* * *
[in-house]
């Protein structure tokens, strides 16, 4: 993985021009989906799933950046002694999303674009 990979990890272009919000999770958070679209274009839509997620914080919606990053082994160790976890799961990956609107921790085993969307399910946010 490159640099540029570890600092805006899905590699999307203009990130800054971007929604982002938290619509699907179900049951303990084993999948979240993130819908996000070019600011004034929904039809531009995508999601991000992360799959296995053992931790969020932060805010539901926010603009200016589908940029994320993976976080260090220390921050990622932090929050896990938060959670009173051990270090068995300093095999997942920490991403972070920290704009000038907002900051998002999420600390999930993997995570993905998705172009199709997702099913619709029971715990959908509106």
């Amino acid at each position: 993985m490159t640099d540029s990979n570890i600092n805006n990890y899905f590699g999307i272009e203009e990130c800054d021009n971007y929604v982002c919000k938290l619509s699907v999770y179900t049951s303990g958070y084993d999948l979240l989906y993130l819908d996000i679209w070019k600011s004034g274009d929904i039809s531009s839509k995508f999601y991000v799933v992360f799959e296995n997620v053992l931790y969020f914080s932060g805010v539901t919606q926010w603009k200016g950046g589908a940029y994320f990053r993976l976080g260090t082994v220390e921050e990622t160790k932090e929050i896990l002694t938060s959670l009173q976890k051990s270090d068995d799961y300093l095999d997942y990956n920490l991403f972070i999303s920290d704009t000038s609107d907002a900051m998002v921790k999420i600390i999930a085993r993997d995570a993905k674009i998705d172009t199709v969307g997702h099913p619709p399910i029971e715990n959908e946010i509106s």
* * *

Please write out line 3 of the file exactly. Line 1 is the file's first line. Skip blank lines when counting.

């Amino acid at each position: 993985m490159t640099d540029s990979n570890i600092n805006n990890y899905f590699g999307i272009e203009e990130c800054d021009n971007y929604v982002c919000k938290l619509s699907v999770y179900t049951s303990g958070y084993d999948l979240l989906y993130l819908d996000i679209w070019k600011s004034g274009d929904i039809s531009s839509k995508f999601y991000v799933v992360f799959e296995n997620v053992l931790y969020f914080s932060g805010v539901t919606q926010w603009k200016g950046g589908a940029y994320f990053r993976l976080g260090t082994v220390e921050e990622t160790k932090e929050i896990l002694t938060s959670l009173q976890k051990s270090d068995d799961y300093l095999d997942y990956n920490l991403f972070i999303s920290d704009t000038s609107d907002a900051m998002v921790k999420i600390i999930a085993r993997d995570a993905k674009i998705d172009t199709v969307g997702h099913p619709p399910i029971e715990n959908e946010i509106s």